While life safety is essential to achieve in design, there also must be recognition of the need for resilience to natural hazard events and for improved building performance to reduce damage. NIST has initiated a large effort to aggressively study the engineering, social, economic, and policy issues concerning making communities resilient. NIST developed the Community Resilience Planning Guide for use by local communities in planning their own resilient future.9 This effort connects to the SPUR, the San Francisco Bay Area Planning and Urban Research Association, efforts in California10 and to the Rockefeller 100 Resilient Cities program.11 NIST also has funded a resilience center to provide tools for communities as they forge a resilient future.12
NIST provides communities with an economic decision framework for the evaluation of investment strategies designed to improve community resilience. NIST participated in the development of a new standard that was issued by ASTM International in April 2018. ASTM E3130 “Standard Guide for Developing Cost-Effective Community Resilience Strategies.”13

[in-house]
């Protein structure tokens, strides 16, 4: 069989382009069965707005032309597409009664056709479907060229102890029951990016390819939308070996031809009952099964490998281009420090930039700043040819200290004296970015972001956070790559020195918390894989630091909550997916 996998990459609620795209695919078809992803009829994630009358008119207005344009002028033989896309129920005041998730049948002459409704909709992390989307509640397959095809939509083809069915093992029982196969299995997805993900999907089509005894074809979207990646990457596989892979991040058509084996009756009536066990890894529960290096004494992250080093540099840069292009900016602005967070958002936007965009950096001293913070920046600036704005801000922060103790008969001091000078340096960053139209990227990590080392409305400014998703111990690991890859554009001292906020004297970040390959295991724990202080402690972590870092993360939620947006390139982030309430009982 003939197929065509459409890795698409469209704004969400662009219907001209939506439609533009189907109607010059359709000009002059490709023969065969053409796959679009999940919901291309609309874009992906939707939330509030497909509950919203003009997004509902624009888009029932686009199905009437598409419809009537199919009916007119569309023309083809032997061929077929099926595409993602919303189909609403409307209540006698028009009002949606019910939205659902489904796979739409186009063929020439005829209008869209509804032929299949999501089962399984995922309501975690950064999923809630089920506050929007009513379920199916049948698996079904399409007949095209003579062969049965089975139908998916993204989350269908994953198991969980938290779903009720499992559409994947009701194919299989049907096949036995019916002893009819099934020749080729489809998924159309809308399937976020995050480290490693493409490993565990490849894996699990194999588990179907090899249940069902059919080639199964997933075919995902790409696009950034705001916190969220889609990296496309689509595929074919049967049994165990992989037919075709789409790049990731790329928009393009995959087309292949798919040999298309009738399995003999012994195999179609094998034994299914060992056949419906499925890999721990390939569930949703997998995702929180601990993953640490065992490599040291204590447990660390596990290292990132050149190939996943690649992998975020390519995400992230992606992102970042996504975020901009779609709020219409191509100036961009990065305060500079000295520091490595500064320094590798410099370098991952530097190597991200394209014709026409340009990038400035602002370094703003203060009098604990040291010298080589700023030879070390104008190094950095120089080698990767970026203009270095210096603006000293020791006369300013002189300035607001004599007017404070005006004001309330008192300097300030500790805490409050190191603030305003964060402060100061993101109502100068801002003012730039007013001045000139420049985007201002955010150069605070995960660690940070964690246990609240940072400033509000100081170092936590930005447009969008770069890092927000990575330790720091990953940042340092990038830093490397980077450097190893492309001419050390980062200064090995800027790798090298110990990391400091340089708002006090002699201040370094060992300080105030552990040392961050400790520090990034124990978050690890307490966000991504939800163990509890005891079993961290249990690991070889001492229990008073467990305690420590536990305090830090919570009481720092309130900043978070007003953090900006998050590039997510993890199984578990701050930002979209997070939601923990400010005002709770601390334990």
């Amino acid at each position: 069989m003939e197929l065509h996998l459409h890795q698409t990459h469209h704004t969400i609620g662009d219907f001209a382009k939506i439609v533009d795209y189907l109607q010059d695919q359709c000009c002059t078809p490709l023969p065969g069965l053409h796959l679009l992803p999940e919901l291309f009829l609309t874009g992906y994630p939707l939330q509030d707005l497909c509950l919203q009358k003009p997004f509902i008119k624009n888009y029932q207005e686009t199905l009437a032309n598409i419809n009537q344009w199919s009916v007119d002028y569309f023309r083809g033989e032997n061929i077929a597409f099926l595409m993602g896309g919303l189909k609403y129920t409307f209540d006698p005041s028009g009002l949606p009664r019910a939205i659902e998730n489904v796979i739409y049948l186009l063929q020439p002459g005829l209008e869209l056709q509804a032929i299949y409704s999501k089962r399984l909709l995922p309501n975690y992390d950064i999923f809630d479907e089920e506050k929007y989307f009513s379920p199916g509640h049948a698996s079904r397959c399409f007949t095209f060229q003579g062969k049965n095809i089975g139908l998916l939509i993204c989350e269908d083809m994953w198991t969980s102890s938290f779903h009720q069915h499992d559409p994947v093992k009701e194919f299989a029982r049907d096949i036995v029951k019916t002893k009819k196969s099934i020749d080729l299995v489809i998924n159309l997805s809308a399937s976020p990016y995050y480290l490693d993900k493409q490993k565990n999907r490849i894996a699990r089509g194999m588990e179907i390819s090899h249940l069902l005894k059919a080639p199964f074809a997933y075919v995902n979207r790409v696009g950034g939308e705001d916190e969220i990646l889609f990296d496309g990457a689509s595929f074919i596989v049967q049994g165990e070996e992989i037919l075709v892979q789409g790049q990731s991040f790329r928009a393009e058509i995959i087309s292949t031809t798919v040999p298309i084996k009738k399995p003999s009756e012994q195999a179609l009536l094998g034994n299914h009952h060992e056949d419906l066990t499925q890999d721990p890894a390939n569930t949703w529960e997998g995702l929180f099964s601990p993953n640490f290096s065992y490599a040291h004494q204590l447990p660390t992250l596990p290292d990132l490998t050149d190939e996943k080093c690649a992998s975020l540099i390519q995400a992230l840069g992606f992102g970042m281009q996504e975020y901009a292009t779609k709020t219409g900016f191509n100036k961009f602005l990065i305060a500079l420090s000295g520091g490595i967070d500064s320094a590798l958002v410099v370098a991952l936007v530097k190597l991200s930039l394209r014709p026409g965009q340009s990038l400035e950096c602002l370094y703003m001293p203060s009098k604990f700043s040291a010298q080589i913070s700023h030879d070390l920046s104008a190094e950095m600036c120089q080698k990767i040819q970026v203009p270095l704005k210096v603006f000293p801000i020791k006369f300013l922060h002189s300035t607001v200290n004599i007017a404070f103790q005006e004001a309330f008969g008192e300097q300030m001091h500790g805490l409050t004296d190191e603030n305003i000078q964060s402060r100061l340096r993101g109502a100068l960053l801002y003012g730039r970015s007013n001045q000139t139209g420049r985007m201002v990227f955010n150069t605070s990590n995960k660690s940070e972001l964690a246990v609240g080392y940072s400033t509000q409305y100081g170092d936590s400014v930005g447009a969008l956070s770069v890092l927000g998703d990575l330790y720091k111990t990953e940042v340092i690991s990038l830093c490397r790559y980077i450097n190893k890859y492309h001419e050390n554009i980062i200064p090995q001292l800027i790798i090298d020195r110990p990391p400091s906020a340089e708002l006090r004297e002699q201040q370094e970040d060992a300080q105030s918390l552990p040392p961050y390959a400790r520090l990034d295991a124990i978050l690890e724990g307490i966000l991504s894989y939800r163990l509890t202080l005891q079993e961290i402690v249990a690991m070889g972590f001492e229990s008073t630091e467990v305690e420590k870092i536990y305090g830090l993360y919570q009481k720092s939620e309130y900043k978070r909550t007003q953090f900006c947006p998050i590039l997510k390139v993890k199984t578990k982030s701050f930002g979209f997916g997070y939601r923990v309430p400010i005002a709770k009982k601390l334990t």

Improved building performance is another aspect of moving towards resilience. A recent study completed by NIST and Resilient Community Groups considered what would be required in terms of research and implementation for adoption of an “Immediate Occupancy” performance objective for building design. The goal is to improve building performance to the point that occupants would be able to quickly re-occupy business and residential buildings following a natural hazard event. A change to an immediate occupancy design philosophy represents a significant step beyond the traditional goal of life safety in building design. Properly achieved, the serious economic impact noted in the examples cited above could be avoided or reduced. However, a change to immediate occupancy design is a sweeping concept requiring more deliberate study into its engineering, economic, social, and policy aspects.